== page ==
Still, some Russians have already started moving their accounts to the state-owned banks that dominate the sector, just to be sure, increasing their share of the sector to 53% of total assets by end-2013. At the same time, the CBR has flooded the banking sector with cash: liquidity was at a record high in February. Since the campaign started, the CBR has been offering banks cash through a tide of repo deals and expanded the list of securities that can be swapped for cheap money. The easy and almost unlimited access to money has meant the rest of the banking sector is pretty sanguine about the disappearance of their smaller peers.
Nevertheless, closing so many banks is a tricky thing to pull off. While the bottom 700 banks hold only about 5% of all assets, they are heavily dependent on the interbank market for most of their funding, a crucial piece of Russia's financial infrastructure. If the interbank market freezes, as it did in 2008 and 2004, then it can quickly cause a system-wide crisis.
But it has to be done. The huge number of pocket banks is a massive burden to the regulator, which has to supervise them all - something it in fact fails to do. And as bank profits fall, these outfits are wont to take more and more risks or offer increasingly dodgy services, both of which undermine the stability of the system.
The flip side to the closures is that the big banks are going to be encouraged to grow larger still. In January the CBR drew up a list of 15-30 "systemically important banks" that are presumably thought to be too big to fail (which has since been expanded to a list of 50 names), but will also be supervised even more closely. While several lists of names have been circulated, the CBR has not issued a definitive list yet, mainly because it would be a death sentence for any bank that doesn't find its name on the list.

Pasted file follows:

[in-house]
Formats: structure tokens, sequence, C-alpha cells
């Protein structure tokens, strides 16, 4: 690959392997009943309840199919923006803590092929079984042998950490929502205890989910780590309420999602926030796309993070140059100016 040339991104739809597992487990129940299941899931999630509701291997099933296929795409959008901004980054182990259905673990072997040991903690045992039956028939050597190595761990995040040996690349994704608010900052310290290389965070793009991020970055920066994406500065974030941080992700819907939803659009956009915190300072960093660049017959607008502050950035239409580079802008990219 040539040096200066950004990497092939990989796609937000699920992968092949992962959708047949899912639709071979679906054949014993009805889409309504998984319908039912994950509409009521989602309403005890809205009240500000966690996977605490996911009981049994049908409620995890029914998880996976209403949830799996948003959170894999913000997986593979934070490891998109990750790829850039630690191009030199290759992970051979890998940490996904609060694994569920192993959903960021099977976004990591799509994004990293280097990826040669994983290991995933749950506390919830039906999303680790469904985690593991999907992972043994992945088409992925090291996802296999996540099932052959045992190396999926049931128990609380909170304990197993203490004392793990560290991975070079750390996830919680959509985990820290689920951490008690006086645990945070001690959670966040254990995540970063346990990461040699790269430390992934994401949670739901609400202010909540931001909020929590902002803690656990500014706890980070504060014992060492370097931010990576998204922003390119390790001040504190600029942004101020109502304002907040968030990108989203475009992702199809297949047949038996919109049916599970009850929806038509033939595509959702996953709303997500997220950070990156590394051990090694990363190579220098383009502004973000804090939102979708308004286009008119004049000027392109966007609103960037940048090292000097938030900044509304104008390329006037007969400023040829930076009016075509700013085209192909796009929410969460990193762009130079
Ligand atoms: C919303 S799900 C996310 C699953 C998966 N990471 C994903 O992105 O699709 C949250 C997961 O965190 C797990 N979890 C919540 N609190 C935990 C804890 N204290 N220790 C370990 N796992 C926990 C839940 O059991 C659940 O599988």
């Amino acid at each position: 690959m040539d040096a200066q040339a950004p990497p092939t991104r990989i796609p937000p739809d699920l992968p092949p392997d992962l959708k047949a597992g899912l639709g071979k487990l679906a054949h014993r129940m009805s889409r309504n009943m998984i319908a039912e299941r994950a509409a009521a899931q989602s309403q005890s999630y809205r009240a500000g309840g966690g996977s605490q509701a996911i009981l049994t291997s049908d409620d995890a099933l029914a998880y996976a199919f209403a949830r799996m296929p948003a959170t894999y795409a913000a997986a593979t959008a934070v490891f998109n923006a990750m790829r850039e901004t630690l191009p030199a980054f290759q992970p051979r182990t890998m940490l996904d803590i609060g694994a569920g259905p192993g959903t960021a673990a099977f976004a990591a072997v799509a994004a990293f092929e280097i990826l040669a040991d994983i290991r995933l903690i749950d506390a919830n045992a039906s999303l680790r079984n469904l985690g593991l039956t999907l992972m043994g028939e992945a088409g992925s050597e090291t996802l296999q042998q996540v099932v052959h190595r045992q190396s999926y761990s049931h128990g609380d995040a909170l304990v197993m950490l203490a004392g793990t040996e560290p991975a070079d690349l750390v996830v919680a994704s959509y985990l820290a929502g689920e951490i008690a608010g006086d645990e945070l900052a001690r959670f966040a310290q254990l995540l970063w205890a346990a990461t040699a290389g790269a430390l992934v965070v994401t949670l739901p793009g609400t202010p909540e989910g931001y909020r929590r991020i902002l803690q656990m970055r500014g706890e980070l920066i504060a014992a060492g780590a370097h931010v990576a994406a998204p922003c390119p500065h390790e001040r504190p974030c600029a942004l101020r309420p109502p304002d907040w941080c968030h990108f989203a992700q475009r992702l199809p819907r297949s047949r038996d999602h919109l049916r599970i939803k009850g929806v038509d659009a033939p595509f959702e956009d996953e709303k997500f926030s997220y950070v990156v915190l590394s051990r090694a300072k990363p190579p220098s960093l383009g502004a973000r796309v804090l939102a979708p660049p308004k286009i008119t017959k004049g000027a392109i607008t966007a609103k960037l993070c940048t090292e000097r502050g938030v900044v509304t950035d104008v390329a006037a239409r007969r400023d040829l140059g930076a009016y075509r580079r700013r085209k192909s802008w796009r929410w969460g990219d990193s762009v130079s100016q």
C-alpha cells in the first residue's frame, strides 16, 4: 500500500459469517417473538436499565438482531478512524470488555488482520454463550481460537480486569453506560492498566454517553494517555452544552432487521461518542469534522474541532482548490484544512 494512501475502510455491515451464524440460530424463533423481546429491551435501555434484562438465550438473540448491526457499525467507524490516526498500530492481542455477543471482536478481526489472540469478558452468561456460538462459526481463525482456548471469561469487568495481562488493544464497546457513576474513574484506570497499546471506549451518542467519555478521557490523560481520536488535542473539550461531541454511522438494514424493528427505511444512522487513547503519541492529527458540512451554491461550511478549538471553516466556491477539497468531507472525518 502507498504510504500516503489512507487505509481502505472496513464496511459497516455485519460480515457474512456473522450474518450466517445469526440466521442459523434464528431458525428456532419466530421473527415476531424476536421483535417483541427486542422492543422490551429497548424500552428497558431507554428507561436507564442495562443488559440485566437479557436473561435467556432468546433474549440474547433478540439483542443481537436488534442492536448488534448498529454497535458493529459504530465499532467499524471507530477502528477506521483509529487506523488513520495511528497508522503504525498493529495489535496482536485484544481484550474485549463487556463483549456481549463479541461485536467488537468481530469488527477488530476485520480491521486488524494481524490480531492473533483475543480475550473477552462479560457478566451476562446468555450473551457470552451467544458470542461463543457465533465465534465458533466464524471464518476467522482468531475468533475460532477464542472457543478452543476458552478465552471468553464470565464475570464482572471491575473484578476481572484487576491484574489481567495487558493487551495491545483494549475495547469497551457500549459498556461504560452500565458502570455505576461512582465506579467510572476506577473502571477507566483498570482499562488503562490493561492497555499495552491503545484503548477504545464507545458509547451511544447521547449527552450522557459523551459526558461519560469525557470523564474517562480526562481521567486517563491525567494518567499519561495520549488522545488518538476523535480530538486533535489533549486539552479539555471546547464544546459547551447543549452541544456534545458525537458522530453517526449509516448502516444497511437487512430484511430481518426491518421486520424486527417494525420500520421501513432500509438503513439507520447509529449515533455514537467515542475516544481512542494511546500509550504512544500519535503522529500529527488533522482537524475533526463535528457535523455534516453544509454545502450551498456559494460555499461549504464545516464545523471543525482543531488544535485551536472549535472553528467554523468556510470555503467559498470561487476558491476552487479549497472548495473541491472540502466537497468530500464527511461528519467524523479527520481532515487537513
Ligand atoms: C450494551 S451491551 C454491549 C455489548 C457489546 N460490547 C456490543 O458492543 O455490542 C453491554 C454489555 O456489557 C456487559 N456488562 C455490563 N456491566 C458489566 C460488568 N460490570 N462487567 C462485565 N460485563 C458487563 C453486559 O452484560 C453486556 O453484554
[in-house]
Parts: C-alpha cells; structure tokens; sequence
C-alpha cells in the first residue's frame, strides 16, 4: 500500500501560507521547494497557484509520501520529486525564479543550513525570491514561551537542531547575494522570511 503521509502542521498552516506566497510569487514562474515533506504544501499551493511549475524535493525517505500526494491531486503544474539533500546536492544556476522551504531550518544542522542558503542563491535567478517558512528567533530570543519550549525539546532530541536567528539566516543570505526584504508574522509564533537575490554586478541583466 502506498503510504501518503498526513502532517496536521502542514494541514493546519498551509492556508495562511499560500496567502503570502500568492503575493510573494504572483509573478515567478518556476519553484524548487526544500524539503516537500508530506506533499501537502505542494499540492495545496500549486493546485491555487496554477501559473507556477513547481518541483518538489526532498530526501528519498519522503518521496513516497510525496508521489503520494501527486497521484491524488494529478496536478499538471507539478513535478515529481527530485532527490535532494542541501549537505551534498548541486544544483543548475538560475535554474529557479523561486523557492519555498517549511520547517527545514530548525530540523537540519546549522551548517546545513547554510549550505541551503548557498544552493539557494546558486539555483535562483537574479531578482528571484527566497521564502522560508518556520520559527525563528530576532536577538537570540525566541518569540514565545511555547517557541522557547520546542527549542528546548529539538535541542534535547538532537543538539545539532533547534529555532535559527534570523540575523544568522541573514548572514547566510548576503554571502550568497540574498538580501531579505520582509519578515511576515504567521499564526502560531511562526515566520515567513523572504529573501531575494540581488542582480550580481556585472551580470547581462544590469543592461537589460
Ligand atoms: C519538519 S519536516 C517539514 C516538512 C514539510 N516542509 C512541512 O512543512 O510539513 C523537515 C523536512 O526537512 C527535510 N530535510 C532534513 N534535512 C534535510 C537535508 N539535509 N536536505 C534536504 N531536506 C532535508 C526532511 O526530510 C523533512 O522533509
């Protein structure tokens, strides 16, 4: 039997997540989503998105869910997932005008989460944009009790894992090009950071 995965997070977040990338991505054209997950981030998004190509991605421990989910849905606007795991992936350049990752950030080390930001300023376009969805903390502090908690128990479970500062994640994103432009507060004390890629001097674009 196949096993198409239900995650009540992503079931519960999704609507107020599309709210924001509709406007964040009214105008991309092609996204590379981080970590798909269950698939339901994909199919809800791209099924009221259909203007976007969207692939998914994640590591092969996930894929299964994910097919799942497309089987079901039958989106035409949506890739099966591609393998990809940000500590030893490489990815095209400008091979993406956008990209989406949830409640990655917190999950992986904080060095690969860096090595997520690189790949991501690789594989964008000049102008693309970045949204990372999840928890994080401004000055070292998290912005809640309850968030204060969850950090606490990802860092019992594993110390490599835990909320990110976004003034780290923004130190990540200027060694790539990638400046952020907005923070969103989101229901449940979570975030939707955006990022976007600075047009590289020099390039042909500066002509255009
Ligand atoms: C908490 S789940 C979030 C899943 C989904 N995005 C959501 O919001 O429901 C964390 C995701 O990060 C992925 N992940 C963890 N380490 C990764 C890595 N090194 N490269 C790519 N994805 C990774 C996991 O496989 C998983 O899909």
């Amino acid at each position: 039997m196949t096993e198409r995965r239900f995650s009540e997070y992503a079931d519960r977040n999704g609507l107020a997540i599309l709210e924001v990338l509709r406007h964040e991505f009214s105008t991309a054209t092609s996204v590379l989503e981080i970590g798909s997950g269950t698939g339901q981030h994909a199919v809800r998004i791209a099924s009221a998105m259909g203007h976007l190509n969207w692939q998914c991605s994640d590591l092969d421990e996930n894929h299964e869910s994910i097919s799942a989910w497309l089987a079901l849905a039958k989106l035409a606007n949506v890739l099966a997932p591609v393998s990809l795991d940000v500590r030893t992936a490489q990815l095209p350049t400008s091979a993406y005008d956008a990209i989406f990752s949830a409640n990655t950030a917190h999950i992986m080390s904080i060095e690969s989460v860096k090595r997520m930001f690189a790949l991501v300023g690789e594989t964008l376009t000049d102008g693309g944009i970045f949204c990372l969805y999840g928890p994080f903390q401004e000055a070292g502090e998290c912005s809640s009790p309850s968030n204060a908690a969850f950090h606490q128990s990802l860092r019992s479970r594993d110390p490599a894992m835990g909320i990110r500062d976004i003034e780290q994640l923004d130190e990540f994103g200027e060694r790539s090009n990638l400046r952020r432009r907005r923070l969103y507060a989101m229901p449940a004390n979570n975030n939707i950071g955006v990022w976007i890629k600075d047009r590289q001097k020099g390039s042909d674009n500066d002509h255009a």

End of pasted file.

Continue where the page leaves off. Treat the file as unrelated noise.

The next big hurdle will come at the start of 2015 when the CBR says the minimum capital requirement for banks will be increased to RUB300m from the RUB188m in force now. Currently there are 179 banks that don't meet this requirement and Fitch Ratings said in a recent report that half of these banks will probably fail to increase their capital in time and so be forced to close.
Standard & Poor's, another rating agency, noted that the number of offers to sell small banks increased sharply in the second half of last year and expects that trend to grow. But even the bigger banks are under pressure, as effectively the CBR has introduced a killing field for any bank outside the top 50. Banks not only need to beef up, but to identify niches where they can compete with the state's titans such as Sberbank and VTB Bank.
In the middle of February, Bank Saint Petersburg, in Russia's top 30 by assets, closed a deal to buy 100% in Kaliningrad-based Bank Evropeisky that will strengthen its business in Russia's northwest region and allow it to focus more on small and medium-sized enterprises. A few days later, Otkritie Financial Corporation bought out the 14.3% stake in its own retail arm Bank Otkritie held by the World Bank's IFC subsidiary for RUB4.2bn ($123m) and handed it to its merger partner Nomos Bank. Nomos was already easily in the top 50, but Otkritie is not. However, while Nomos is largely a retail player, Otkritie comes with some useful investment banking lines that will round out the combined bank's services and give it a niche serving the medium-sized companies that don't want to open their books to state-owned banks.
More deals are surely in the pipeline.